Some people have speech and language problems after a stroke. These problems may involve any or all aspects of language use, such as speaking, reading, writing, and understanding the spoken word. Speech and language problems (aphasia) usually occur when a stroke affects the right side of the body. Trouble communicating can be very frustrating. When you talk to someone who has had a stroke, be patient, understanding, and supportive.The following are tips for helping someone who has speech and language problems:Speak directly to him or her—not to a companion, even if that person is an interpreter—and speak in second, not third, person: How are you feeling today?Maintain eye contact.Speak slowly and simply in a normal tone of voice. People who have speech and language problems are not deaf.Give him or her adequate time to respond.Listen carefully.Focus on what the person is saying, not how he or she is saying it.Don't fill in with a word or sentence unless you are asked.Ask the

  6. Driving a Car After a Stroke - Topic Overview

    You cannot drive after having a stroke until your doctor says that you can. This may be hard to accept. You may feel that this is a big loss of independence. But any problems with your vision, speech, or ability to move quickly after a stroke can change your ability to drive safely. You need your doctor's approval for the safety of yourself and others.After your doctor says that you can drive, talk to the motor vehicle department and ask about the rules for people who have had a stroke. You may need to take classes, be tested again, and have changes made to your car. Some stroke rehab centers give driver training classes.If you cannot drive because of problems from your stroke, check with your stroke rehab center about programs that offer special vans that can take you to and from places. Senior groups and volunteer agencies may also offer transportation services.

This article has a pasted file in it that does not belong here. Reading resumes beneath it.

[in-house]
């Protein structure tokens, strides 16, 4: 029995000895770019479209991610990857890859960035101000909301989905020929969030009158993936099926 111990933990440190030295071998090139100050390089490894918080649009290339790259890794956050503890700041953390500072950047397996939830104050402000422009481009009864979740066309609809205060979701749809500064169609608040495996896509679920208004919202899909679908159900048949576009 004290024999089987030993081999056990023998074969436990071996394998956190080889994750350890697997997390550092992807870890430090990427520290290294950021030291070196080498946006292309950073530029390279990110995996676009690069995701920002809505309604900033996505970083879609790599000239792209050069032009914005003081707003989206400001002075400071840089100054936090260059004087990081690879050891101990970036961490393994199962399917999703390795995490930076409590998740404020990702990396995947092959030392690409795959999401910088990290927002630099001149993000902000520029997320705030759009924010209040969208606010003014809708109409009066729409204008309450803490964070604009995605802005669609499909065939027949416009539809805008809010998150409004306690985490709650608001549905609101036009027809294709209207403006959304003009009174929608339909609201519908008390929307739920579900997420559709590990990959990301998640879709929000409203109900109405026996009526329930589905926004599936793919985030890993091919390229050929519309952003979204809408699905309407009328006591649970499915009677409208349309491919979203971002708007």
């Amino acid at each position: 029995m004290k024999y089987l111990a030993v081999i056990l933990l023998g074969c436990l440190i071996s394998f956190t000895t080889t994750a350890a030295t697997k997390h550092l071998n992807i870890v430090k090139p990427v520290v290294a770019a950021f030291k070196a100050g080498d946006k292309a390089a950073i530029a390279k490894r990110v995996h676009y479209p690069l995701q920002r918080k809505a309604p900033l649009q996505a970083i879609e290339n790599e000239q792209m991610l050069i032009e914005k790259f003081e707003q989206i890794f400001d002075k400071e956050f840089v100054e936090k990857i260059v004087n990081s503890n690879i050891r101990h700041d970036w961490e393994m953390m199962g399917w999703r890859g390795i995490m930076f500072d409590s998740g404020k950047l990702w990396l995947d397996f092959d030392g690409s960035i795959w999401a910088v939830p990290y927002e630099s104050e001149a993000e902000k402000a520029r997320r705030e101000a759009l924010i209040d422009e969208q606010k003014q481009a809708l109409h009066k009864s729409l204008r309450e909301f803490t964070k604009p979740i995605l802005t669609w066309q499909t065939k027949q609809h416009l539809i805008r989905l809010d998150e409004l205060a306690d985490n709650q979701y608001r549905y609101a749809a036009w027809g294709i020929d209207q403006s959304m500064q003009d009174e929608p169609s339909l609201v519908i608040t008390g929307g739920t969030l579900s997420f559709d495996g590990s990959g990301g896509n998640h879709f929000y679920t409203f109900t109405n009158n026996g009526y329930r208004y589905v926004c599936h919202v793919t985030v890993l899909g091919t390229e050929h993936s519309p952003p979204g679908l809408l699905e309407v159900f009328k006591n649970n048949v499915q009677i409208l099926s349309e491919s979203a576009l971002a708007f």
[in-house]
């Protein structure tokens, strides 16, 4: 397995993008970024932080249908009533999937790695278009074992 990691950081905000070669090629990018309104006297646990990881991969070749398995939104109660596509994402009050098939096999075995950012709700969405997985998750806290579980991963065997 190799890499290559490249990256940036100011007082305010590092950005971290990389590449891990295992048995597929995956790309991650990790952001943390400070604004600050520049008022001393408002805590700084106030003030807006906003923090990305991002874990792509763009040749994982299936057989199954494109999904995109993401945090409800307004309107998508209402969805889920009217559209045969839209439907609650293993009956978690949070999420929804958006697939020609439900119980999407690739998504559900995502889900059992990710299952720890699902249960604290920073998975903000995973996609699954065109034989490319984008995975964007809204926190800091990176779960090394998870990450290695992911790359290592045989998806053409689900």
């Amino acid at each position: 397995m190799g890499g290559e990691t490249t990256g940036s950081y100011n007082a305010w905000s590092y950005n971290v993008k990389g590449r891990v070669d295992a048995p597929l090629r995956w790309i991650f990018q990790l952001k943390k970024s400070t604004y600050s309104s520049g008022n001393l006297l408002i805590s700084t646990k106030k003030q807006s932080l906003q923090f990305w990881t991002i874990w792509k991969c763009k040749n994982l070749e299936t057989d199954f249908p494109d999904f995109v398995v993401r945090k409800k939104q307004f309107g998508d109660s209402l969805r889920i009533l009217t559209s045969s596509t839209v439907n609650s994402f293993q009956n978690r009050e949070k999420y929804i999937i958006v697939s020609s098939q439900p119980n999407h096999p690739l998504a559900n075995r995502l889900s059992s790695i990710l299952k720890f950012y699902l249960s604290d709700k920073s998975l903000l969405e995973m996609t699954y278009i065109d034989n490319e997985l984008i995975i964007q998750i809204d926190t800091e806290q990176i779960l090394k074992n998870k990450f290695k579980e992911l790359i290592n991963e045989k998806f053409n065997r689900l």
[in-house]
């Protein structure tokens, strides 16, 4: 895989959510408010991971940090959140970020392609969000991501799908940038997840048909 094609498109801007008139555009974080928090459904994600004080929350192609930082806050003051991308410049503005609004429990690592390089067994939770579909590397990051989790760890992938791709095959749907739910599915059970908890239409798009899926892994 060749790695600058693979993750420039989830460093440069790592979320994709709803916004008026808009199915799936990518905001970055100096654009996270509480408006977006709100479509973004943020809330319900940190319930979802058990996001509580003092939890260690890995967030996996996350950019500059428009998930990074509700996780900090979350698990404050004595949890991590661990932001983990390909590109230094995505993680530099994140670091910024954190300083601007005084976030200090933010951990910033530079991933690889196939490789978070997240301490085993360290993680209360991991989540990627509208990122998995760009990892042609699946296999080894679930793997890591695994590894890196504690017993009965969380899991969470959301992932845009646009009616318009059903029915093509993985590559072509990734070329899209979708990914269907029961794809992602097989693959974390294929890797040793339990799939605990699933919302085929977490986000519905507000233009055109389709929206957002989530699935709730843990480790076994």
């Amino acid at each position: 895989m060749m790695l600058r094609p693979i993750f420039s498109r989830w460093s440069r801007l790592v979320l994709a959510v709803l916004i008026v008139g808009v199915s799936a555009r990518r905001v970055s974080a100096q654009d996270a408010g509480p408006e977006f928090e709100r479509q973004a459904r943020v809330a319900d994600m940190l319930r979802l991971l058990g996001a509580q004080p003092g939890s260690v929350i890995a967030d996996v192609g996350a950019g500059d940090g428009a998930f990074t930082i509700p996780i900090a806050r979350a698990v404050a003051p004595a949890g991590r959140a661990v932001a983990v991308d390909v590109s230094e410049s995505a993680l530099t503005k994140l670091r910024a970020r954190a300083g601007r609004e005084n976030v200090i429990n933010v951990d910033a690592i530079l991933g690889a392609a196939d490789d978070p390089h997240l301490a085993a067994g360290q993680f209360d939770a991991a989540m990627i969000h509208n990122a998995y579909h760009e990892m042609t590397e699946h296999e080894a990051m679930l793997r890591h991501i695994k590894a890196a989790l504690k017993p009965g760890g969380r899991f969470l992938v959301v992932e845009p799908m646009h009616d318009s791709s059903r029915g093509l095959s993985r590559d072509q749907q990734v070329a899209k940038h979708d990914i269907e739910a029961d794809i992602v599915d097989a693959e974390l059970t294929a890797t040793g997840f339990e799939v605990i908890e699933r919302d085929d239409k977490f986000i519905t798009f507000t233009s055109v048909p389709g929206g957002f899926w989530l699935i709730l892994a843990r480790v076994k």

7. Stroke - Prevention

    For some people, stroke prevention may begin after a transient ischemic attack (TIA) - a warning sign that a stroke may soon occur. Prompt medical attention may help prevent a stroke.

  8. Stroke Guide - Home Treatment

    After a stroke, home treatment will be an important part of your rehabilitation.You may need to use assistive devices to help you eat, get dressed, and walk.

  9. Stroke: Perception Changes - Topic Overview

    When a stroke occurs on the right side of the brain,a person's ability to judge distance,size,position,rate of movement,form,and the way parts relate to the whole is affected (spatial-perceptual problems). People with these problems may have more trouble learning to care for themselves. Signs of perception problems are often noticed by the caregiver of a person who has had a stroke. ...

  10. Stroke Symptoms - Topic Overview

    If you have symptoms of a stroke,seek emergency medical care. Symptoms may include: Sudden numbness,tingling,weakness,or paralysis in your face,arm,or leg,especially on only one side of your body. Sudden vision changes. Sudden trouble speaking. Sudden confusion or trouble understanding simple statements. Sudden problems with walking or balance. A sudden,severe headache that is ...